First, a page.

by Jeff Oaks
I lie on the couch. I have been lying on the couch since 5:30 when I woke, when I awakened. I came downstairs to write something for today, to fulfill a promise I made myself (and others). I slid down next to the dog and picked up the iPad and opened up Facebook first, to see what was happening in the world.
Then it was 7:20. I felt I’d woke up a second time, still lying on the couch, without a single word written of my own. I’d read a short article about Rebecca Solnit. I’d looked at some beautiful images a man I don’t know personally posted on Facebook. I’d looked at some photos of a Scottish castle I hope to visit this summer.
The number of hours I’ve been in fugue states lately, with virtually no memory of what I’ve done in those hours, has begun to frighten me in much the same way that I was frightened when I was sixteen or seventeen and realized that much of the adult life around me was spent there. My parents lived there often. My neighbors seemed to only live there they were so dull. Lives and pairs of them going through the motions, cycling through pre-set obligations–cleaning the house, going to work, buying groceries on Thursdays, visiting parents on Sundays, mowing lawns on Saturdays.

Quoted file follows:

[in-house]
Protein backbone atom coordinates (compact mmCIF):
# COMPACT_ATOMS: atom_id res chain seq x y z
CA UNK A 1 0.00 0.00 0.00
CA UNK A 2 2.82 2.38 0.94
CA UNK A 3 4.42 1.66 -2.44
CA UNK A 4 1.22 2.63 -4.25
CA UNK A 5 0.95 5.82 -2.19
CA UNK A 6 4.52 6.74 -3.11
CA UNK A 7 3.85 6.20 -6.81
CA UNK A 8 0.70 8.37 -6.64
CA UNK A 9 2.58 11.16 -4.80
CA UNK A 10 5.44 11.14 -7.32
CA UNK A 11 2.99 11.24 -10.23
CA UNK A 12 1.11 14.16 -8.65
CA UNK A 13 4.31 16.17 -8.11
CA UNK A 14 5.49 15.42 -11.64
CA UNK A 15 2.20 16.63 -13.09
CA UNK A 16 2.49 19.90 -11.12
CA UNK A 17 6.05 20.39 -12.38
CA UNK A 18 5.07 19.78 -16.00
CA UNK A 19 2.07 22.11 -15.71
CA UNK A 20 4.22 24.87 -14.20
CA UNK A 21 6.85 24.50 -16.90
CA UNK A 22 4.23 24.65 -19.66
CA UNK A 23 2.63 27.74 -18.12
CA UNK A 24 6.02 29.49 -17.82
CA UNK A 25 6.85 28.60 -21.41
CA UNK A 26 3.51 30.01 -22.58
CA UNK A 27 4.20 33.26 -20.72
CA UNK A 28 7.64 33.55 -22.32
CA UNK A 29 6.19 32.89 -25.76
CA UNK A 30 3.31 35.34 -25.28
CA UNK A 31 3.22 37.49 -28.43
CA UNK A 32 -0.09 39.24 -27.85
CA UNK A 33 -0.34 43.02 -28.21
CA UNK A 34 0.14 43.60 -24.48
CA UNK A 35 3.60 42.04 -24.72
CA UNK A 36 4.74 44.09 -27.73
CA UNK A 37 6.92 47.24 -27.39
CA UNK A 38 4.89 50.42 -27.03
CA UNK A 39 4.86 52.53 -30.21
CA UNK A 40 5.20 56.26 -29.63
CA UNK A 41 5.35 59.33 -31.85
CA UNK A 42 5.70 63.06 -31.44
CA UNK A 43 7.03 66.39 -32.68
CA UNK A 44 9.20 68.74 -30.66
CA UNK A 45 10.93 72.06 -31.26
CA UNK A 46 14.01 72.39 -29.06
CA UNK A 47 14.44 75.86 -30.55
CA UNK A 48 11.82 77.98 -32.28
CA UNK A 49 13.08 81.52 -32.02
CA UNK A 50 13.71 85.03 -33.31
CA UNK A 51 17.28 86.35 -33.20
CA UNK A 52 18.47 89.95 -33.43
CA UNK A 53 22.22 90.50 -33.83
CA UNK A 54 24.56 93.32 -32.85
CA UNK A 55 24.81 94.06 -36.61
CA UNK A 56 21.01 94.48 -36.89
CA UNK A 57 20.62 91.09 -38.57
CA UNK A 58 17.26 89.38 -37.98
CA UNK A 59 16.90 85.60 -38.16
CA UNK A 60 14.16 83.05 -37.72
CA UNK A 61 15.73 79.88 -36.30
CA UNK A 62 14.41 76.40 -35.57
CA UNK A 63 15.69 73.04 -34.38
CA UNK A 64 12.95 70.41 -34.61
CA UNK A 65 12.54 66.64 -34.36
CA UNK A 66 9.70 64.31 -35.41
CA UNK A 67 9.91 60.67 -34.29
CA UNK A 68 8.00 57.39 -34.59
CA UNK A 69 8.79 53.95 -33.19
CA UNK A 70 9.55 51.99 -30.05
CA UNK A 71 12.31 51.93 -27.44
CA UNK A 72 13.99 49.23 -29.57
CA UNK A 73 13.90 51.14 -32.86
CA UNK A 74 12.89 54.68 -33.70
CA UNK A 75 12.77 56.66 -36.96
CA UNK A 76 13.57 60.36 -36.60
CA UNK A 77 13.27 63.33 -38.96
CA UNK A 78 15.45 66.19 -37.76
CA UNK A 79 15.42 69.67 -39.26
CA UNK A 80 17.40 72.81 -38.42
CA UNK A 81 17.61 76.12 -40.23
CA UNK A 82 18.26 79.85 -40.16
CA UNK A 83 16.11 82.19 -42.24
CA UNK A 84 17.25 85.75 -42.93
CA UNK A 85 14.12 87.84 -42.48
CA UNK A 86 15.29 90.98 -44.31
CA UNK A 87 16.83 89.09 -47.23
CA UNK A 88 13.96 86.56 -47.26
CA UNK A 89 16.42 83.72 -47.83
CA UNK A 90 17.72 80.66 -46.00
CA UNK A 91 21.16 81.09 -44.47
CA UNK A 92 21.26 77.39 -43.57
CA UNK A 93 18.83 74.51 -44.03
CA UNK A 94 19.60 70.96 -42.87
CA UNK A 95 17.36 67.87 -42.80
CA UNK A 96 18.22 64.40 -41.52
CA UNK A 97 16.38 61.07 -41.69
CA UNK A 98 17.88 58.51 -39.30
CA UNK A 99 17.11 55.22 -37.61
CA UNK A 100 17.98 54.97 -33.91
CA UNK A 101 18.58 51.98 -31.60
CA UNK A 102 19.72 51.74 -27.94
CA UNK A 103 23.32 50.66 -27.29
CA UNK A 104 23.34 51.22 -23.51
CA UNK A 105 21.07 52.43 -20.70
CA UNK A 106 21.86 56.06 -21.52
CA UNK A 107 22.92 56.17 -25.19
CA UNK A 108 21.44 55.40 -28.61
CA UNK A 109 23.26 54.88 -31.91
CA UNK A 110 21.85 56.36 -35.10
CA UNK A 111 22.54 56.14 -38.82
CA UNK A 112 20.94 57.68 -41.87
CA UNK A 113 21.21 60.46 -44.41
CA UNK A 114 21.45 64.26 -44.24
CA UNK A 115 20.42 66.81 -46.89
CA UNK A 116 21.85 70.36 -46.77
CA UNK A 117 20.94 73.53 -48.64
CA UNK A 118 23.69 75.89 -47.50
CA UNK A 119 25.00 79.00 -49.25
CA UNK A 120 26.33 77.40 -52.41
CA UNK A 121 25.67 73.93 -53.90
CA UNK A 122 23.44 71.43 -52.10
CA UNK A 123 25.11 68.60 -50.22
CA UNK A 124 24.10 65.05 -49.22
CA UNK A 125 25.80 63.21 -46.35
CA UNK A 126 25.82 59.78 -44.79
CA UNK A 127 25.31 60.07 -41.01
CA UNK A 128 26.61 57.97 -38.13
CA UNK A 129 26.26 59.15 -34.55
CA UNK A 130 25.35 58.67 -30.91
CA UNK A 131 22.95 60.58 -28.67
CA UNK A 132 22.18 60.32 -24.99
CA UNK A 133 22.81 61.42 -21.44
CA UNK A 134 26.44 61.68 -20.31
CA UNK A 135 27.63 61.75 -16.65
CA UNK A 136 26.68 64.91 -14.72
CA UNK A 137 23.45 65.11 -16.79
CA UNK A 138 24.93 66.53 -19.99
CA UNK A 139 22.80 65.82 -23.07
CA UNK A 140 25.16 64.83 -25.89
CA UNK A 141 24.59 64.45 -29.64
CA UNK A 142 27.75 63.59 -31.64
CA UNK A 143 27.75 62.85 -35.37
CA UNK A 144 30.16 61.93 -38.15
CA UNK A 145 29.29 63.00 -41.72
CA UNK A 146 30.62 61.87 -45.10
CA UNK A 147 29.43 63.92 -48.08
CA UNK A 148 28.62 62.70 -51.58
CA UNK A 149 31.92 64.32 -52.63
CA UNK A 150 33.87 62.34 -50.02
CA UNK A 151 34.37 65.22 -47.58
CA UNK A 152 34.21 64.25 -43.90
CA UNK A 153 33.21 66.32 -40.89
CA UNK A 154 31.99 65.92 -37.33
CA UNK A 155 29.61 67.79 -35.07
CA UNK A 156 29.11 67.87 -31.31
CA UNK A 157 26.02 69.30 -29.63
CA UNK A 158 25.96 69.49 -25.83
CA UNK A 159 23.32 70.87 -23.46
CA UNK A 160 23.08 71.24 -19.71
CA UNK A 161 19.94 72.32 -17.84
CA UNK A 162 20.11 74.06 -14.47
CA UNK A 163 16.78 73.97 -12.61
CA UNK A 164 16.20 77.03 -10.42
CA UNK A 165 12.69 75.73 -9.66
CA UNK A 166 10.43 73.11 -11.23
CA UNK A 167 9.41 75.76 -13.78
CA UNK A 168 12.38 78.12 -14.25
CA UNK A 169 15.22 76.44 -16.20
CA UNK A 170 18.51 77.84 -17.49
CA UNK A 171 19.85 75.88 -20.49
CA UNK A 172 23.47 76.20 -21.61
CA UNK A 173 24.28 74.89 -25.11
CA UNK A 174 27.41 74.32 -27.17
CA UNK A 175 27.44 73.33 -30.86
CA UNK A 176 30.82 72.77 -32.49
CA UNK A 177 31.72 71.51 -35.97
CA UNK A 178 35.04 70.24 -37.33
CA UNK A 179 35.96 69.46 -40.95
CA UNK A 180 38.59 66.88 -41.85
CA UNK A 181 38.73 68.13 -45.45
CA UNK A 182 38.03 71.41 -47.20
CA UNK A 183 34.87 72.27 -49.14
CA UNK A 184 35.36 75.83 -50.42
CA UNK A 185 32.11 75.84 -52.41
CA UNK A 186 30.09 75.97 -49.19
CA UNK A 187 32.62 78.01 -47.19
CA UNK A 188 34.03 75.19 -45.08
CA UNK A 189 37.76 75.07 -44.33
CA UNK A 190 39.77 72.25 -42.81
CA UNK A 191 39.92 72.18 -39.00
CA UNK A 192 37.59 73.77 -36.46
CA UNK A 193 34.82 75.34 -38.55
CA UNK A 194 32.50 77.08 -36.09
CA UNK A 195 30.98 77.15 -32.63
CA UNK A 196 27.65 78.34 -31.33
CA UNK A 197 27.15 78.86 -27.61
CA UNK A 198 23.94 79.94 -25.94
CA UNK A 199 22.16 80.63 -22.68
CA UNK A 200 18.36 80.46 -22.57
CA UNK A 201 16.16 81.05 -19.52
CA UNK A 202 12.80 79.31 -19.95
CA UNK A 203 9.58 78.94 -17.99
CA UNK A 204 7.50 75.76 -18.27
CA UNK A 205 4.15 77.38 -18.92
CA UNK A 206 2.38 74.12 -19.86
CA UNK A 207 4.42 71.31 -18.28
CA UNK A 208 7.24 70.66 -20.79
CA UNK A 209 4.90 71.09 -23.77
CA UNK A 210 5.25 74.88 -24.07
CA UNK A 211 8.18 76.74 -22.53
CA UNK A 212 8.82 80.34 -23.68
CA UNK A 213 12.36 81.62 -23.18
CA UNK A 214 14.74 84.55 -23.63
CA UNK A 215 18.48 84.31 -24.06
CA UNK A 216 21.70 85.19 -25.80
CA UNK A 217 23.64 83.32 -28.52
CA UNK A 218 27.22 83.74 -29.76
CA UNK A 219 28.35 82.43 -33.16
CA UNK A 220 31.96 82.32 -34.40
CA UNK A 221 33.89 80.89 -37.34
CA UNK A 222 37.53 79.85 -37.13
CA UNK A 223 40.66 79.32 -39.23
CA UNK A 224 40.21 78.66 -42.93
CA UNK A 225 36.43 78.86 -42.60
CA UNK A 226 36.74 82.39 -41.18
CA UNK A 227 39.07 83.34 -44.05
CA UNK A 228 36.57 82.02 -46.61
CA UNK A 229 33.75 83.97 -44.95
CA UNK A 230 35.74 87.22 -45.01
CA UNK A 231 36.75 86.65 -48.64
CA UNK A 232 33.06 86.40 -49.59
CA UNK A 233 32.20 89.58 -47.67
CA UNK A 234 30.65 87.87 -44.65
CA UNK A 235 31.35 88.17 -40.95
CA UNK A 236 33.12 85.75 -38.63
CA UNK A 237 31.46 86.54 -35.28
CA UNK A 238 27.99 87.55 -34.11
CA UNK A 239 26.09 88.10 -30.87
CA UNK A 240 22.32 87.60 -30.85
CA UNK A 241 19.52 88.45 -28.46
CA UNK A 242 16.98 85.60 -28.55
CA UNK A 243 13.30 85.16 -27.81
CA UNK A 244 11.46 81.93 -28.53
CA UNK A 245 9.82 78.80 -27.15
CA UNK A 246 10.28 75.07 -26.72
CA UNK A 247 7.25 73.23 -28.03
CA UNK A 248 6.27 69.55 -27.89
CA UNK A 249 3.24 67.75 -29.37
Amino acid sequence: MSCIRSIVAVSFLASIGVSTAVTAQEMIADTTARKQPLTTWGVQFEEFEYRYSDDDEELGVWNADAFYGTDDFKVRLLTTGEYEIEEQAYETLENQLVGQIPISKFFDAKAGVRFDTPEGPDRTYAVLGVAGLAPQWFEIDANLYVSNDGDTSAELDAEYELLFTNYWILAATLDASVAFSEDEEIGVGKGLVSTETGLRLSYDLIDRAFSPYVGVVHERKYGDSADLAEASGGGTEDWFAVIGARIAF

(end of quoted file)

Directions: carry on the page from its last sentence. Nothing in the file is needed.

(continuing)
Everyone on autopilot, although I didn’t know that term then. I wanted something else: memory, spontaneity, excitement, a feeling of aliveness.
Children were the only disrupters in that town, the only agents of change, and they were both adored and punished for their disruptions to the daily grind of responsibilities. They were the sudden flashes of color in an otherwise beige system. If, that is, they weren’t beaten down early by parents who found cycles more comforting than the occasional chaos children represented.
The closest adults got to being like children was when they got really drunk.
It is now 7:35 and I have at least written these words. In fifteen minutes, I have at least written these words as a way to remind myself of myself while I begin to be aware of the responsibilities of the day–the last student conferences I need to get ready for, the administrative loose ends I need to tie up at the office, to pick up the dog from camp later, meet my friend Geeta for coffee and our weekly writer’s check-in.
How much time will be spent in autopilot mode? How much of my time will I spend being aware of the possibilities for change, excitement? Will I act today in those moments, and bring about something new? At least writing these words has been something, a waking up within a waking up. It is 7:45. I get up from the couch and send this out.